Kolker: When I had started sending this CD out for gigs, I had written something up that said that no directions or instructions were discussed before we recorded them, and that was true. At the recording session we were like "which one are we going to play?" And that was it...we didn't say anything.

Lossing: But on the other hand we had prepared.

Kolker: We had played a lot before, so there was a lot of material we had done before to draw upon. But the level of adherence to the printed music was varied greatly from piece to piece. And we didn't prioritize that at all. If we felt that that was important...well, in other words, there were no rules at this session.

Lossing: The process was like this: after we decided to do it, we decided which ones we were going to do. Then we took each one, and we examined it very carefully, and we learned how to play it exactly as is on paper. We tried different combinations of voices and who takes what...but we learned the pieces exactly, so that we know how to play them exactly as they are.

Tafuri: But there weren't always three lines.

Lossing: No, but there always seems like a way to divide it up three ways somehow. And then we tried arrangements - different concept of arranging, like we'd play part of it in tempo, and the next part rubato...we tried all these different combinations. We rehearsed like that for weeks. That was the idea from the beginning: it was a preparation - preparing our minds and everything.

Kolker: As an improviser, you practice things and, when you play, you forget about them. We did that as a group. We did practice very specific things, but when we performed, for the most part - even when we talk about things sometimes when we start playing in the performance, it goes out the window.

Tafuri: Do you find that if you talk about it too much, it spoils what happens?

Lossing: Not necessarily.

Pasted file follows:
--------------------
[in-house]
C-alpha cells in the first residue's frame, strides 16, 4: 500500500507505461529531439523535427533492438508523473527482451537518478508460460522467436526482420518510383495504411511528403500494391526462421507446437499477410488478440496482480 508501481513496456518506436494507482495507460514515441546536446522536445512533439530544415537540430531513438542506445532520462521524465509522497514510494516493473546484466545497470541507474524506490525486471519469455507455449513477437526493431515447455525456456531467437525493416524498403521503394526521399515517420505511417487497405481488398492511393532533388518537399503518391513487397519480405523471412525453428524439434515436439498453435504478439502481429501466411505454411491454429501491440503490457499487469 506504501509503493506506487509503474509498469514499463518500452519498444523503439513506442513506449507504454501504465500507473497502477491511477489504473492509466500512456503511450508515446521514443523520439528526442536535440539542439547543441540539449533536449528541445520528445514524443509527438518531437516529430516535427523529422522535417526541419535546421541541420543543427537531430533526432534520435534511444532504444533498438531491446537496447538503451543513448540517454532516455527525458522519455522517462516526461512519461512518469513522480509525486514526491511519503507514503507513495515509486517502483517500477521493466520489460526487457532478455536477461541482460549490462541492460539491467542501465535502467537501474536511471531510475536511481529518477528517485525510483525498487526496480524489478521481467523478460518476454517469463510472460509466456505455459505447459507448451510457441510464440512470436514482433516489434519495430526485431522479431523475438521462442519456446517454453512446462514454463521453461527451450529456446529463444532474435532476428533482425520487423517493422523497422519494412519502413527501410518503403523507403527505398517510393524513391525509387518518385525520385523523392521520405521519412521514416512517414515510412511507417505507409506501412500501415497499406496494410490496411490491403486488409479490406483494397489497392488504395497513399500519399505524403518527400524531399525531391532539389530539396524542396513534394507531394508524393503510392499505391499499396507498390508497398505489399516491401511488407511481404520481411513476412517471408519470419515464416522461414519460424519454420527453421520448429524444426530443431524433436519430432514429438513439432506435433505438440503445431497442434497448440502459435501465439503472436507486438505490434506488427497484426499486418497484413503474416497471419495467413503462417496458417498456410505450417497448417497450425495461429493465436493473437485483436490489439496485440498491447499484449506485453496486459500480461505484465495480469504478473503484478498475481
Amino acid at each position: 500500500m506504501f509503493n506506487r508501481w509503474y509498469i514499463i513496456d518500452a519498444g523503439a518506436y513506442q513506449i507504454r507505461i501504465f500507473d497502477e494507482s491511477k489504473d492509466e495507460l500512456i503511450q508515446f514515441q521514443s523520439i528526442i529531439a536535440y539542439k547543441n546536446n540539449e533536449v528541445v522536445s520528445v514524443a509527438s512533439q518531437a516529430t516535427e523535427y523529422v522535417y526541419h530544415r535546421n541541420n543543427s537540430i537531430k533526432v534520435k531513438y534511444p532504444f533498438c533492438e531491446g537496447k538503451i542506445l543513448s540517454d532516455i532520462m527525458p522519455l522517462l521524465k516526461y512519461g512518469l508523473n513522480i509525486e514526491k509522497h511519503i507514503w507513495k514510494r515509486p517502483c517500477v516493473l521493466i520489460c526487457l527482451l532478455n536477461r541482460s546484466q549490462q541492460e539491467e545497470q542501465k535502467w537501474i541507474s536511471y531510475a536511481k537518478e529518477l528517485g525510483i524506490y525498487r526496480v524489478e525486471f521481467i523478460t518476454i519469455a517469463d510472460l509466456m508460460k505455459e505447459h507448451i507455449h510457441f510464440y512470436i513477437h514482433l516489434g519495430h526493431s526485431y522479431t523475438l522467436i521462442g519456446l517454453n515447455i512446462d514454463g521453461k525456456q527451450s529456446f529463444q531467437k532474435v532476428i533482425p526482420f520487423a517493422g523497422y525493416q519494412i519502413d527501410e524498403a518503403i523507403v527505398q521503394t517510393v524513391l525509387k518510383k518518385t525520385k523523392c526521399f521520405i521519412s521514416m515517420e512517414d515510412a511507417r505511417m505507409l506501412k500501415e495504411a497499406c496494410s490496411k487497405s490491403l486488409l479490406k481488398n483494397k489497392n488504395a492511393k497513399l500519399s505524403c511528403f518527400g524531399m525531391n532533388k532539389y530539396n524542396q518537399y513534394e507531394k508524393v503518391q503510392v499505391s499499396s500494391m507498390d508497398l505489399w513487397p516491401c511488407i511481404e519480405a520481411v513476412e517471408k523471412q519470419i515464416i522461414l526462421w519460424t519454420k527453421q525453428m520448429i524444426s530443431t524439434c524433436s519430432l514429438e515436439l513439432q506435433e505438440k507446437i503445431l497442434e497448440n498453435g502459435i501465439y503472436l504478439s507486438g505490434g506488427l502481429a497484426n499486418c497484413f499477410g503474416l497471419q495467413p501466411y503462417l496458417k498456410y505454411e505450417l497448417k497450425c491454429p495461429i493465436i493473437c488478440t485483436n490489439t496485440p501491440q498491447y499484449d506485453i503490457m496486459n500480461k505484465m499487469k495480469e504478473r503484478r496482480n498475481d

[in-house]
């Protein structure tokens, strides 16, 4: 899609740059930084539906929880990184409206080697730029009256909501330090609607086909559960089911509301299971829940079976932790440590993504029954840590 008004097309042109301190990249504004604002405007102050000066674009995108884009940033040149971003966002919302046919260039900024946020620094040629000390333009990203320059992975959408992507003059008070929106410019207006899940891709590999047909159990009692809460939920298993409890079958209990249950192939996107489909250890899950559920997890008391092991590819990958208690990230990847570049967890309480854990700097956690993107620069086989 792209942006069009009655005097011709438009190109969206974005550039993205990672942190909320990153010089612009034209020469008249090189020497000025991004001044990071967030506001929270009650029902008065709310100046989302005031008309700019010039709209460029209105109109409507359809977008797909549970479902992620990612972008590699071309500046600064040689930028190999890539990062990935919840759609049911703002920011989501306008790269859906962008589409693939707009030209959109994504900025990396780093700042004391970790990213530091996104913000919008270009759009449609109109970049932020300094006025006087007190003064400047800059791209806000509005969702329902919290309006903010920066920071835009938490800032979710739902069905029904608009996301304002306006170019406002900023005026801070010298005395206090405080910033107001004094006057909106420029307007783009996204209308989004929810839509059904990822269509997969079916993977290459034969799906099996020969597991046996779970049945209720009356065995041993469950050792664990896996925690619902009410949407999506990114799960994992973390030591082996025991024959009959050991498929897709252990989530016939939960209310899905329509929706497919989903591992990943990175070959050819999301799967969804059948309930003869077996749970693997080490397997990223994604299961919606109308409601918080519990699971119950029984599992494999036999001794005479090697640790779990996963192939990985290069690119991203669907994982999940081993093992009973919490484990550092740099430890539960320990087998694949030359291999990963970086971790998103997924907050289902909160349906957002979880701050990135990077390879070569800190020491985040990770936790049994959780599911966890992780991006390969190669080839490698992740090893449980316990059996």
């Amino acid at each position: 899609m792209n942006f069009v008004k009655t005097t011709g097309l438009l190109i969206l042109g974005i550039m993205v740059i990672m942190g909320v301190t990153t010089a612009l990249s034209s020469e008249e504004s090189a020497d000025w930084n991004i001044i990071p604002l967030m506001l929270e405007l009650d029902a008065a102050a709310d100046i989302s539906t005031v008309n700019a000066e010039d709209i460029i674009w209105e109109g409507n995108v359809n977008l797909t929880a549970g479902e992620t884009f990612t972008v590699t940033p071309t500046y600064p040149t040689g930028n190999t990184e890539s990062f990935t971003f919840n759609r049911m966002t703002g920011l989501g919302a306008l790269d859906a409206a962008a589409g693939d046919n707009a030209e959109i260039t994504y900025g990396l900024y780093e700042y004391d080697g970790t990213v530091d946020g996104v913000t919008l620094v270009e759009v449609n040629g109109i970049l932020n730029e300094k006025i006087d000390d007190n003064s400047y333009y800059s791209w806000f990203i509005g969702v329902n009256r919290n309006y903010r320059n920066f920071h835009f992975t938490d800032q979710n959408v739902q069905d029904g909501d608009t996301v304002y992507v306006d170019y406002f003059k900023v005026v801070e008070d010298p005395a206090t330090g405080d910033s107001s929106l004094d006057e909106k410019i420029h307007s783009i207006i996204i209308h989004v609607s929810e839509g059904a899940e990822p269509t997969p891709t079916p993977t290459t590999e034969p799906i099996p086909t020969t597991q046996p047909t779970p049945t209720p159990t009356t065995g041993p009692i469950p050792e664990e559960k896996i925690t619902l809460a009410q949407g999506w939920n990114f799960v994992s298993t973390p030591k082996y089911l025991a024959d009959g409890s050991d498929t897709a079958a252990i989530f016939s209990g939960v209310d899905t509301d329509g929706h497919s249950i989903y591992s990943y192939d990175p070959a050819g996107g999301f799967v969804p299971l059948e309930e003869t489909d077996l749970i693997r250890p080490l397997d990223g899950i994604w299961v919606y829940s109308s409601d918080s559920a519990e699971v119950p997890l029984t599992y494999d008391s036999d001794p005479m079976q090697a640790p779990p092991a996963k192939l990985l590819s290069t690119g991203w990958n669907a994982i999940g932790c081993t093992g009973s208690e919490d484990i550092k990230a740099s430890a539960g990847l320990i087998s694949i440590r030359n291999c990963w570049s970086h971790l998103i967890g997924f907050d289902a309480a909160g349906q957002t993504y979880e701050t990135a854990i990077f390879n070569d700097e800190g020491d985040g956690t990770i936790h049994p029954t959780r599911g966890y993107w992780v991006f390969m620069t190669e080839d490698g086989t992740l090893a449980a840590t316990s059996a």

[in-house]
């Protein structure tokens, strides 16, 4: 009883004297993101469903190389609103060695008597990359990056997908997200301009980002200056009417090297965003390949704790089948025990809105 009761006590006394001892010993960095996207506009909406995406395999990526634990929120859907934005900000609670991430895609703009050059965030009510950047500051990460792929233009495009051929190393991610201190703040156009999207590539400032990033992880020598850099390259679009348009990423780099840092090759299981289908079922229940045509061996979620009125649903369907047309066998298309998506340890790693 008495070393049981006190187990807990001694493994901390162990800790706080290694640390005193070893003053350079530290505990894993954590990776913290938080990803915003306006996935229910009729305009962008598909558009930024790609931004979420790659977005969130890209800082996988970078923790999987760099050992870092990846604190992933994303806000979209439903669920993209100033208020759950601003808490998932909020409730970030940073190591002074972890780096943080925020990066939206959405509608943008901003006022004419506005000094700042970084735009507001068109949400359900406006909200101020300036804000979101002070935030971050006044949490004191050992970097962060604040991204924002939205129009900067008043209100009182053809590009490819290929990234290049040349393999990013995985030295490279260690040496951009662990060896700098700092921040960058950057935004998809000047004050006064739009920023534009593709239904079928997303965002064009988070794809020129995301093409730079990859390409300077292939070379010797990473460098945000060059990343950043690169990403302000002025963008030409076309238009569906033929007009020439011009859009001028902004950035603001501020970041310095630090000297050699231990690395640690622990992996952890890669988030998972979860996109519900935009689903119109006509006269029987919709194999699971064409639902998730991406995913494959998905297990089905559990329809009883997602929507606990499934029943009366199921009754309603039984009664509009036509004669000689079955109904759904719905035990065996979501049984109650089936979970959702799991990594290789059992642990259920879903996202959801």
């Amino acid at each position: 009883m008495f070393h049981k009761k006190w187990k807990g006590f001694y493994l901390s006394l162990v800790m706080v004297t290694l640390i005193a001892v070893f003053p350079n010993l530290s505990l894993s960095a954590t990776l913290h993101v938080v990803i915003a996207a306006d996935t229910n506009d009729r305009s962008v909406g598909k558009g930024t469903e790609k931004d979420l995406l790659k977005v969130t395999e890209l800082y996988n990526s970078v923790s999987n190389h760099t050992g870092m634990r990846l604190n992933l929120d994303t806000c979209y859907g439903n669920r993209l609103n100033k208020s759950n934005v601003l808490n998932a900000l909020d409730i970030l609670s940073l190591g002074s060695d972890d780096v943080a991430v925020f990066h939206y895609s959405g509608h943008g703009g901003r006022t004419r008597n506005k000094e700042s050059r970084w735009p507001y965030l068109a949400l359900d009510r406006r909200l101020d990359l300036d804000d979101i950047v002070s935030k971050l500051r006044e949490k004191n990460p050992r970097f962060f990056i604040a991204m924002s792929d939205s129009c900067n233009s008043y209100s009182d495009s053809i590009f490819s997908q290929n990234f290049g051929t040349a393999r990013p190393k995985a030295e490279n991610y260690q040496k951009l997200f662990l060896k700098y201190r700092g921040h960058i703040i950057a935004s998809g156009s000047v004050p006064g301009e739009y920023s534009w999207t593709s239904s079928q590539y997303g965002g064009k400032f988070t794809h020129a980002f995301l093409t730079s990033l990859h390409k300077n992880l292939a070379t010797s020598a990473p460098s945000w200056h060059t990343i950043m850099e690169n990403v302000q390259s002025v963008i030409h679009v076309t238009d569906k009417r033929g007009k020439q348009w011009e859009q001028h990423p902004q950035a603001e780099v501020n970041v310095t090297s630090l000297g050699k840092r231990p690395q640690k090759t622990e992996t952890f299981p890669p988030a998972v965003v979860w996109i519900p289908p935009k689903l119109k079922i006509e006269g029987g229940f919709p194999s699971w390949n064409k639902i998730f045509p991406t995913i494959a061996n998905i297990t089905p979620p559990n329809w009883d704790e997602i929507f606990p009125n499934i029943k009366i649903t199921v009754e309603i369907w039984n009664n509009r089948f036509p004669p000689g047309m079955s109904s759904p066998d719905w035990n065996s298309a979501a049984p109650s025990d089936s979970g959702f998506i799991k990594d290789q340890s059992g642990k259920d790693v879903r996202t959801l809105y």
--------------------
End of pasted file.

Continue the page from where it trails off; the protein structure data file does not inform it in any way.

Hebert: It can happen. I believe you can over-rehearse certain things and take away some of that.

Tafuri: What kind of response do you get from live audiences when you do this?

Kolker: It's been interesting.

Hebert: For the most part people seem to really dig it.

Kolker: Well, no. [laughter] One concert we did at my school, University of Massachusetts, for my faculty recital - it was packed. There were a lot of professors there who dug it. There were a lot of people that had to attend because of their jazz history requirement, so it was packed, but with people who have probably never heard any jazz performances live - maybe one. And this was introduced to them as "jazz". We talked to them before hand and said don't have any expectations, because this might not be like anything you've heard in class. Part of their assignment was to write critiques of the performances. And some people loved it, and some people said "I don't think the saxophone player knows how to play his instrument. How come the piano player was in the piano pulling at the strings?" Or, you know, "this was just noise, I couldn't wait to get out of there." [laughter]

Lossing: The great thing was that the head of the classical piano faculty came backstage afterwards and said he thought Bartók would approve.

Kolker: Nigel Cox.

Lossing: And he's somewhat of a Bartók aficionado...as a pianist.

Kolker: We played at this place called the Vermont Jazz Center. A bunch of people came out toting their copies of the Mikrokosmos to read along while we played....

Tafuri: Oh, really? They brought music to the gig?

Kolker: Yeah, and people really loved it. There were a lot of kids there who loved it. A lot of people said they didn't know what to expect. I have to say, the response has been...